Uncertain times lie ahead for the previously hyped metaverse and Web3 sectors as we near the end of the first quarter of 2023. Last year’s race among luxury and fashion brands, auction houses, and cultural institutions to jump on the Web3 bandwagon is giving way to greater caution as the conversation shifts toward artificial intelligence (AI) platforms like ChatGPT.
Mere months ago, luxury’s burgeoning interest Web3 was on clear display as Tiffany & Co. released $5,000 CryptoPunk-inspired pendants and global K-Pop sensation BlackPink held a wildly popular virtual concert series. This year, luxury brand interest in NFTs and the metaverse has remained somewhat stagnant following steadily growing investment in 2021 and 2022 spurred by unpredictable COVID lockdowns in China – which often confined luxury-hungry consumers to virtual spaces – and high-octane VC-backed hype.
There are exceptions and holdouts. Prada, for one, has maintained its monthly phygital Timecapsule drops since their debut in December 2019, and Parisian label Balmain is set to launch a series of NFTs based on its Unicorn sneaker in collaboration with Web3 fashion brand Space Runners. Other brands continue to steadily validate the Web3 space with a particular eye on more practical benefits, such as product authentication or VIP perks.
This has manifested in a shift away from the utopian lexicon of 2021-2022 towards more low-key terminology, particularly among luxury brands. As Jing Daily recently noted, one way that brands have done this is by demystifying the tech, especially the related jargon, and making it more accessible.
As Adriana Hoppenbrouwer, co-founder and CMO of digital fashion house The Fabricant, notes, “We deliberately don’t use any of the traditional Web3 language on our website, because we don’t want to exclude anyone that doesn’t understand it,” she adds. Similarly, brands Zero10 and The Institute of Digital Fashion (IoDF) avoid the overuse of metaverse jargon, instead favoring terminology such as “tech-forward,” “AR-solutions,” and “digital collectibles.”
This is in line with a trend among marketing and branding professionals to minimize the use of terms and phrases associated with the crypto boom-and-bust of 2021 and 2022, moving away from the likes of “NFT,” “blockchain,” and “crypto” and towards “decentralized systems” and the aforementioned “digital collectibles.”
But while luxury and fashion brands maintain a cautious approach, cultural institutions could throw the Web3 space a lifeline in 2023, as art museums and auction houses continue to invest in NFTs and metaverse-based initiatives while lending much-needed credibility and validation.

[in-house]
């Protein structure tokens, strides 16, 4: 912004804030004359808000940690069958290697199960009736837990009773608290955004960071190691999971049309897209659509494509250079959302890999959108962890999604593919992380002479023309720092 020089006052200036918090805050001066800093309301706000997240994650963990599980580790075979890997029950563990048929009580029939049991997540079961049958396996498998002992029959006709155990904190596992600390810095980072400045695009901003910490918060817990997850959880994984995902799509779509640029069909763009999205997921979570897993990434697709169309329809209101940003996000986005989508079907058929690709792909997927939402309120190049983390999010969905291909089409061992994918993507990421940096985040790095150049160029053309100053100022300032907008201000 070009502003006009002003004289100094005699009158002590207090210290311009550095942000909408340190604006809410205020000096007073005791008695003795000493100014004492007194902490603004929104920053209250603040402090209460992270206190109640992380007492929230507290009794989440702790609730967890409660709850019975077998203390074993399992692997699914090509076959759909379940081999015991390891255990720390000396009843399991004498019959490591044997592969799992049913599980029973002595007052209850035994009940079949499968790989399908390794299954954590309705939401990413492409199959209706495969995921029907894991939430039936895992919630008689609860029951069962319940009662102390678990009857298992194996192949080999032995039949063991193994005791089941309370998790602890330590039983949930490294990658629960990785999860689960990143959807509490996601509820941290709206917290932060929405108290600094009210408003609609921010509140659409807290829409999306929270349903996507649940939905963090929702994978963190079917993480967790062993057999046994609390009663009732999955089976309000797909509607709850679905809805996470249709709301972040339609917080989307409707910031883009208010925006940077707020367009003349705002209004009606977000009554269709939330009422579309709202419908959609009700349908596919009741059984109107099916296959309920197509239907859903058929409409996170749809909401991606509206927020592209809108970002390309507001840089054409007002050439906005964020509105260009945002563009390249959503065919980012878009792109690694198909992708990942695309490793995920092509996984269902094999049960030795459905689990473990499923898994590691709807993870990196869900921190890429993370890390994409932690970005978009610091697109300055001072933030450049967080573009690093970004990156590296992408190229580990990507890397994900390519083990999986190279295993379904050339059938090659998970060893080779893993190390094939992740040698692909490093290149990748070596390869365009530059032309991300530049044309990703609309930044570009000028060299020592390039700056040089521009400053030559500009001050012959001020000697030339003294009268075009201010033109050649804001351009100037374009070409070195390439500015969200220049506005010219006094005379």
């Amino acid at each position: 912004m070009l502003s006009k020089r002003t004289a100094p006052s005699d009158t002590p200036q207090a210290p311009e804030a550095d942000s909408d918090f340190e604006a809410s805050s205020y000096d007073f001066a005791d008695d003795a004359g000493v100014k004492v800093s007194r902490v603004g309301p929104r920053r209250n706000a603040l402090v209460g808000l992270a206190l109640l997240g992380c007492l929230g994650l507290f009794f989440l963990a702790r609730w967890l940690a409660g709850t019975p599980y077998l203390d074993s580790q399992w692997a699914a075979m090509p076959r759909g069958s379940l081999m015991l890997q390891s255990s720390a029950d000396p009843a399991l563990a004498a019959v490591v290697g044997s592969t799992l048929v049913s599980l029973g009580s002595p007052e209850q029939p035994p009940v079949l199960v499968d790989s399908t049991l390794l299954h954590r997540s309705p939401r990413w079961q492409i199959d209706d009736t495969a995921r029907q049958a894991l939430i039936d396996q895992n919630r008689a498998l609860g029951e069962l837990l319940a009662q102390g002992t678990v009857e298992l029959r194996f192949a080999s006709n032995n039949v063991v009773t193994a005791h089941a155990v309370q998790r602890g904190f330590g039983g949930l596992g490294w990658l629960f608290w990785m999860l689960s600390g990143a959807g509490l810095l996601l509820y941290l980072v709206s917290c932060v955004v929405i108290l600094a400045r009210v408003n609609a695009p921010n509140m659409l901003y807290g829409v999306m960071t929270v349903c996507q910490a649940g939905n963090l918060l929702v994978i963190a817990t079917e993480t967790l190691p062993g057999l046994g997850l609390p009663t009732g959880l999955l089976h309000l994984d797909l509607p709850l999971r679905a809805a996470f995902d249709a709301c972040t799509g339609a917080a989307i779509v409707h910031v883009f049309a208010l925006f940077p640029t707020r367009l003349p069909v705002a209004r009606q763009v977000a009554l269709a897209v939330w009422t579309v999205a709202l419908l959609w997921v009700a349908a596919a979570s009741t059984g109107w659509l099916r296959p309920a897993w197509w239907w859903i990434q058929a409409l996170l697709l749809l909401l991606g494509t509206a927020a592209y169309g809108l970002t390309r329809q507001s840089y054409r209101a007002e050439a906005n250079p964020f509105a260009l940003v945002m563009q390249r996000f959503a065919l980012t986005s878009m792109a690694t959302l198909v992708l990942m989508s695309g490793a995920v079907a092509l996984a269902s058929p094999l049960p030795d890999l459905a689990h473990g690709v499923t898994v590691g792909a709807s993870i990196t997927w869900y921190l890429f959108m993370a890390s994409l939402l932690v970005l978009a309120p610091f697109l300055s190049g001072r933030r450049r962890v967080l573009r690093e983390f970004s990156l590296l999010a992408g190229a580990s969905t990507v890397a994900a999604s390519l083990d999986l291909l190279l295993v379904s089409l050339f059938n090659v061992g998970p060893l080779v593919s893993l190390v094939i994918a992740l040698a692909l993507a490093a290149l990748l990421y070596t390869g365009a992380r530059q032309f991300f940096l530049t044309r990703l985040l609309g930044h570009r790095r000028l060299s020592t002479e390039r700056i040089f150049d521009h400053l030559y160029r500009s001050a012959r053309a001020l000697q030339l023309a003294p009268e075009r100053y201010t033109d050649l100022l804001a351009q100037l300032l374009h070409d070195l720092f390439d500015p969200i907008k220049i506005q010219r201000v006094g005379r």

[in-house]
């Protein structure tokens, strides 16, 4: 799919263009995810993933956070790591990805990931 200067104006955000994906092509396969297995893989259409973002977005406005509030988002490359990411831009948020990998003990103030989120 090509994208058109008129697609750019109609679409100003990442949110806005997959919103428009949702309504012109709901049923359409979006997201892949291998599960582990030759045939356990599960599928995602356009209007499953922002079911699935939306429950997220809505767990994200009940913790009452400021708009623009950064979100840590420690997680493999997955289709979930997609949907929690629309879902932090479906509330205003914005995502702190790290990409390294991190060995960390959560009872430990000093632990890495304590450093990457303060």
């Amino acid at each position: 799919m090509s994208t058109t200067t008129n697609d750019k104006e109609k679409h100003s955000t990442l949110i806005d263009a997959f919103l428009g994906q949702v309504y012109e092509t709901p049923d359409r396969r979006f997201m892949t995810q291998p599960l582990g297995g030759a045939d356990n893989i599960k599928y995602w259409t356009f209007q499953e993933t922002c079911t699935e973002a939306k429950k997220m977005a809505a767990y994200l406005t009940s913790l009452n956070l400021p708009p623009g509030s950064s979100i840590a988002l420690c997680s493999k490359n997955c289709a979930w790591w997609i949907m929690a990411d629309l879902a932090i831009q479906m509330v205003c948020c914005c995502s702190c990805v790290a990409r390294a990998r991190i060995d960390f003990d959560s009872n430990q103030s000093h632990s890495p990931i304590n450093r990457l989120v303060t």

Despite recent signs of recovery that saw NFT trade volume in January 2023 reach levels not seen since June 2022, NFTs – or digital collectibles – are not out of the weeds following a damaging “crypto winter” saw valuations tumble over the second half of 2022. Today, investor enthusiasm is a shadow of the heady days of August 2021, when the market hit its all-time high of $4.9 billion. Meanwhile, the hype cycle has shifted away from Web3 and towards artificial intelligence (AI) platforms like ChatGPT, although the luxury use cases for these tools remain questionable for the time being.
In the midst of this fluid situation, it could be major art institutions that lead the way and essentially save the Web3 space from losing the attention of luxury brands. Recent acquisitions of dozens of NFTs by the Los Angeles County Museum of Art (LACMA) and the Paris-based Centre Pompidou indicate that some respected institutions are eager to document the history of crypto art. In the case of the latter, the acquisition was supported by the French Ministry of Culture.
As we recently pointed out, the involvement of art institutions could also help the NFT art marketplace return to its original function of supporting a new form of artistic expression in the age of Web3. While the current hype for all things AI-related has put discussions of Web3, the metaverse, and NFTs on the back burner, it has also helped calm lower the temperature of Web3 discourse, with current and upcoming considerations likely to focus less on investment opportunities and more on the quality and meaning of art. (Or, in the case of high-end brands, luxury goods.)
As such, rather than seeing luxury brands fully lose interest in the metaverse, or phygital NFTs, or “crypto” – however they choose to rebrand it – we will likely see them follow the cues set by major arts institutions. This means a shift away from splashy NFT drops and towards practicality and user experience, moving into a more sustainable phase insulated from “crypto bros” and fickle news cycles.